©GFCM/Tarbouriech not Ostras de Valencia

Aquaculture: innovation and empowerment 

Many of the same issues are also relevant to the regional aquaculture sector. Raising awareness of its importance is a key priority, which led the GFCM to partner with producers from the region and with the Institut Paul Bocuse Research Center to collaboratively produce a guide to sustainable aquaculture for the general public, shedding light on the entire farm to plate journey. Along with information on different species and production techniques, featuring pioneering sustainable farming success stories, the guide also includes new recipes for 12 farmed species, created by young chefs from across the region, emphasizing the complementary relationship between producers, chefs and consumers. The guide focuses particularly on sharing knowledge and knowhow with the next generation – they are, after all, the future. 

Empowering young women was the theme of a special GFCM training week on sustainable aquaculture held in Tunisia in September. Twenty-one participants from 16 countries were selected from more than 150 applicants to take part in a programme of activities ranging from communications and marketing trainings to technical sessions and site visits. The aim was to give the young women new skills and knowledge to support their full and effective participation in all levels of decision-making in the sector, helping to fulfill another of the goals of the GFCM 2030 Strategy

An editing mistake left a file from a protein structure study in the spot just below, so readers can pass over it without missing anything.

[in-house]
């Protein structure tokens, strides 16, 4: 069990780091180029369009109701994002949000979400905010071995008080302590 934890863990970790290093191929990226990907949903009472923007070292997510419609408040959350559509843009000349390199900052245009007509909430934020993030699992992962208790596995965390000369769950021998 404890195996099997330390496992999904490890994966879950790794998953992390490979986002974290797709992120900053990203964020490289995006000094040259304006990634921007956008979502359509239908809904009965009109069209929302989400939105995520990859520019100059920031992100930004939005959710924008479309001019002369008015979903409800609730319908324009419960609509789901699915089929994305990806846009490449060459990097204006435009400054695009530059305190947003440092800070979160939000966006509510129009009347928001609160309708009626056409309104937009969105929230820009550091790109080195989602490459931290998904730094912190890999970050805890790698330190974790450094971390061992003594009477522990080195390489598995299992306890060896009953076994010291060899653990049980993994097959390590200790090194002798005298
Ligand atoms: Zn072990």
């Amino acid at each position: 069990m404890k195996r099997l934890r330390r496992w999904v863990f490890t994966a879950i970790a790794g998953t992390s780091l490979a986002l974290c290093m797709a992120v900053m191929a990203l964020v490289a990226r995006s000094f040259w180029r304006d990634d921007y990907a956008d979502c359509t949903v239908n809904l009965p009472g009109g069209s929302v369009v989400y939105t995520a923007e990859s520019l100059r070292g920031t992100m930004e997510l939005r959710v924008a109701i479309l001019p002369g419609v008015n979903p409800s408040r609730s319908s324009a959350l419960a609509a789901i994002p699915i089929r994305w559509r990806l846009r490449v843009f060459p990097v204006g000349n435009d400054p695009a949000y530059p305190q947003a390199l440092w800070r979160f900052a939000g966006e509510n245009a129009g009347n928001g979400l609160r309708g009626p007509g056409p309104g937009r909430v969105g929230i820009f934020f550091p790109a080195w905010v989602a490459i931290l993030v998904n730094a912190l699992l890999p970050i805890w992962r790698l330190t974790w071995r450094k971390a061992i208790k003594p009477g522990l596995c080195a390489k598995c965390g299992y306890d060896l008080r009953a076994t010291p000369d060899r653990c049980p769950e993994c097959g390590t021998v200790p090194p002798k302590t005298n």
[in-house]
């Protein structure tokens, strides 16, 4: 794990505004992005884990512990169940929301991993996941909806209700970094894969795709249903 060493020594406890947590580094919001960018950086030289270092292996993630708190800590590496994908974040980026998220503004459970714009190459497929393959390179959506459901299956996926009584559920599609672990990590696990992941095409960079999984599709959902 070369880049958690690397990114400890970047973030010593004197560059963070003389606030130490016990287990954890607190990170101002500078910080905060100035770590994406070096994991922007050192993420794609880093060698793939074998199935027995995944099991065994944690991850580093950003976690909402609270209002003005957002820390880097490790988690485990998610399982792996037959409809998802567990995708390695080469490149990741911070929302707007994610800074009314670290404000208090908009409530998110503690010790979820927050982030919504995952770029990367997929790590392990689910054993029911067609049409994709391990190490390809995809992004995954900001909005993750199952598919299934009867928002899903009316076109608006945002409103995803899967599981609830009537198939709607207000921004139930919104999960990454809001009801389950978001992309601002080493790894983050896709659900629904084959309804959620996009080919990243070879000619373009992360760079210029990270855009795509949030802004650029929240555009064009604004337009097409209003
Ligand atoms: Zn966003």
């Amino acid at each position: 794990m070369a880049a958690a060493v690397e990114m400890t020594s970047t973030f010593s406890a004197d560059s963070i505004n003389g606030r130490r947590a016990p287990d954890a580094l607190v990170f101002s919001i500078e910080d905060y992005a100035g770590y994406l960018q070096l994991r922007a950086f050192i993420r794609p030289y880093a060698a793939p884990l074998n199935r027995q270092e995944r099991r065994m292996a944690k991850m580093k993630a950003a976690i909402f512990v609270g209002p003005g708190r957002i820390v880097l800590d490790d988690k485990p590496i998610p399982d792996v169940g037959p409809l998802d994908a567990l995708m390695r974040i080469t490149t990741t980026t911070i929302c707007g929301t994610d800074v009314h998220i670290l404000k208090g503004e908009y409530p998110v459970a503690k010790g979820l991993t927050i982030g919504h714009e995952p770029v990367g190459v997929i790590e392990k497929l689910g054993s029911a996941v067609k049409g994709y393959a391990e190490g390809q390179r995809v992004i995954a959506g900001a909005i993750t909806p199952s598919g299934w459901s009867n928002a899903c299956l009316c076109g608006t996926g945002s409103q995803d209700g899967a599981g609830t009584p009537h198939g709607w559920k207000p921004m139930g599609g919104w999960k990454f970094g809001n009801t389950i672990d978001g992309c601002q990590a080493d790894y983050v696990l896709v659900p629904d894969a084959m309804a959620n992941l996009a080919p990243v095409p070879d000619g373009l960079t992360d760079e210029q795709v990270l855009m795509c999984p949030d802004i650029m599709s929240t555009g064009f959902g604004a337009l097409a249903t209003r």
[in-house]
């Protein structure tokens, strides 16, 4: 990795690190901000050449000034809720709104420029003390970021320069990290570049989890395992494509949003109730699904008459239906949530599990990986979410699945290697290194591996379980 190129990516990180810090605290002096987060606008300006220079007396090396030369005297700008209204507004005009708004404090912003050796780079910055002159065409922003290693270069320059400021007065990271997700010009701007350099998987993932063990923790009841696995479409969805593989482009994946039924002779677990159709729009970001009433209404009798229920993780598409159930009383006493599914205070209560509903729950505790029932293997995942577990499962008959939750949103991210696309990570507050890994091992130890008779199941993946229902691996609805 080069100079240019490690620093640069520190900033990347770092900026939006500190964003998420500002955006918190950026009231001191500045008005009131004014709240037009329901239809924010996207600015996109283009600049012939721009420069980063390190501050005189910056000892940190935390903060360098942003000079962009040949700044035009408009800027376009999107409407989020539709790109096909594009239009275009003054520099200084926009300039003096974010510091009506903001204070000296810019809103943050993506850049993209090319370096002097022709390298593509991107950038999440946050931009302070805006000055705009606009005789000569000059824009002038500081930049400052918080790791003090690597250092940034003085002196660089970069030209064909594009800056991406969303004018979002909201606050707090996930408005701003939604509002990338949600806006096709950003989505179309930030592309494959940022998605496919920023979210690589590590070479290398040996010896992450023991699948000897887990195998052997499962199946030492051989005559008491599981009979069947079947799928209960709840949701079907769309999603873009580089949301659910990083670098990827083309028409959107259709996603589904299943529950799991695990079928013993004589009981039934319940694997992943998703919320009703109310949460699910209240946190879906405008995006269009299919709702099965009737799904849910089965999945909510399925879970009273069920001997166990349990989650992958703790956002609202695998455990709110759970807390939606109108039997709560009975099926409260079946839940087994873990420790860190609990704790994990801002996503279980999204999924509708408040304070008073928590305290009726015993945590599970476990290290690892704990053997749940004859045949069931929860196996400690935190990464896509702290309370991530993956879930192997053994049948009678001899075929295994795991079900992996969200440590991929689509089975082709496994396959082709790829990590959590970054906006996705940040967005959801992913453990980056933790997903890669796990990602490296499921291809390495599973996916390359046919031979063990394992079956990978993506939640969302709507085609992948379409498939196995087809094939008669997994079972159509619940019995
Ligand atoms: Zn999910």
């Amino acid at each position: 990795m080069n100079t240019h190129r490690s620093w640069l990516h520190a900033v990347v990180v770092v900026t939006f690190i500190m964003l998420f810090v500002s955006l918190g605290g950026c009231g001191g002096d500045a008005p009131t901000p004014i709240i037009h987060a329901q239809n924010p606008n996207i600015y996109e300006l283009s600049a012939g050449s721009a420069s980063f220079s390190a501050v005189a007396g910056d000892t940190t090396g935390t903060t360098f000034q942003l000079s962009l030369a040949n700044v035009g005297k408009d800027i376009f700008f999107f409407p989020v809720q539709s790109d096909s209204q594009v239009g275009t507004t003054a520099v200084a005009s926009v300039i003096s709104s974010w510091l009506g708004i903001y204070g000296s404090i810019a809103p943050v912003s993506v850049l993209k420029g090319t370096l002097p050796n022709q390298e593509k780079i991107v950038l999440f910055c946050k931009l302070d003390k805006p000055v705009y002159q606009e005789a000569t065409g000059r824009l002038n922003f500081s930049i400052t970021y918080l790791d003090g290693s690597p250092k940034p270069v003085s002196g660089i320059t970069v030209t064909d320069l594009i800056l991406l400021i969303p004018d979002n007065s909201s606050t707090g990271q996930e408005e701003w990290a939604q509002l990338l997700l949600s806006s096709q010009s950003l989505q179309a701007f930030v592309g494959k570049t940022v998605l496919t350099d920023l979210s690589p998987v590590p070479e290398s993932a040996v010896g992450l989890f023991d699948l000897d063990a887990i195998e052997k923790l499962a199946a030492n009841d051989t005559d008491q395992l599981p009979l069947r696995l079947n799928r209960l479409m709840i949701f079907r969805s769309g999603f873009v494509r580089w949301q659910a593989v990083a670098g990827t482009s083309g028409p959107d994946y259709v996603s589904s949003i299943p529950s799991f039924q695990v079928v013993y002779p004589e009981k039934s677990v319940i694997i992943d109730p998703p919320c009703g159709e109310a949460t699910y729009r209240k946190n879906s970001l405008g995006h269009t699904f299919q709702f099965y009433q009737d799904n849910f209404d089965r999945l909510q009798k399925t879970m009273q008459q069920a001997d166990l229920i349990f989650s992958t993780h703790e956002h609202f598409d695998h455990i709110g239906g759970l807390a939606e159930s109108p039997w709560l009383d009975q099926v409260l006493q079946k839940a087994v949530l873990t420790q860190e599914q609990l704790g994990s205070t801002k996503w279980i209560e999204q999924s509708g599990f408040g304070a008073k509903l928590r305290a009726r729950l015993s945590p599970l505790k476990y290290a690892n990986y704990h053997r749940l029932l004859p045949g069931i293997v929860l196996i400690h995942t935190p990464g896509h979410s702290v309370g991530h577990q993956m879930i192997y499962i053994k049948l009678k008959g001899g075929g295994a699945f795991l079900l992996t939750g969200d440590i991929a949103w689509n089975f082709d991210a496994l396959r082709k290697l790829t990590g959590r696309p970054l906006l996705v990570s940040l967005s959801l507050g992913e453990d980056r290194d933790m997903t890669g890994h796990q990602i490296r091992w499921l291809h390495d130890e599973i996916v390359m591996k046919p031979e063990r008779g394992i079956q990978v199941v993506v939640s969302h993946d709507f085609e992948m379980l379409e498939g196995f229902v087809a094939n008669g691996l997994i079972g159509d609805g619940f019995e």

GFCM scientists and researchers have stayed busy in the field too. One particularly important project has conducted extensive surveys of fish farms in Lebanon, Syria and Palestine in order to inform future sustainable development. The food security, nutritional benefits and livelihoods that the sector offers are particularly valuable given the challenging socio-political situations of the three countries, and IYAFA lent this work added momentum. 

 ©GFCM/Hedi Chouchen

While IYAFA has now concluded, the GFCM’s work continues. Among many other things, 2024 will celebrate the tenth anniversary of the Small-Scale Fisheries Guidelines and the mid-point of the RPOA-SSF’s mandate. We’re looking forward to another very busy year in the world of small-scale fisheries and aquaculture! 

A bit of context:  

In the Mediterranean and the Black Sea, small-scale fisheries have played an integral sociocultural role for thousands of years, and they continue to do so today. They’re also much more significant than many people realize: small-scale vessels comprise 82 percent of the regional fishing fleet (68 800 vessels), provide 59 percent of total on-board employment (115 000 jobs) and generate 27 percent of total fisheries revenue (USD 793 million). 

Small-scale aquaculture, meanwhile, is an active regional industry with strategic importance for blue growth. Today, around the Mediterranean and the Black Sea, some 35 000 farms produce about 2.8 million tonnes of aquatic foods each year, directly or indirectly employing half a million people.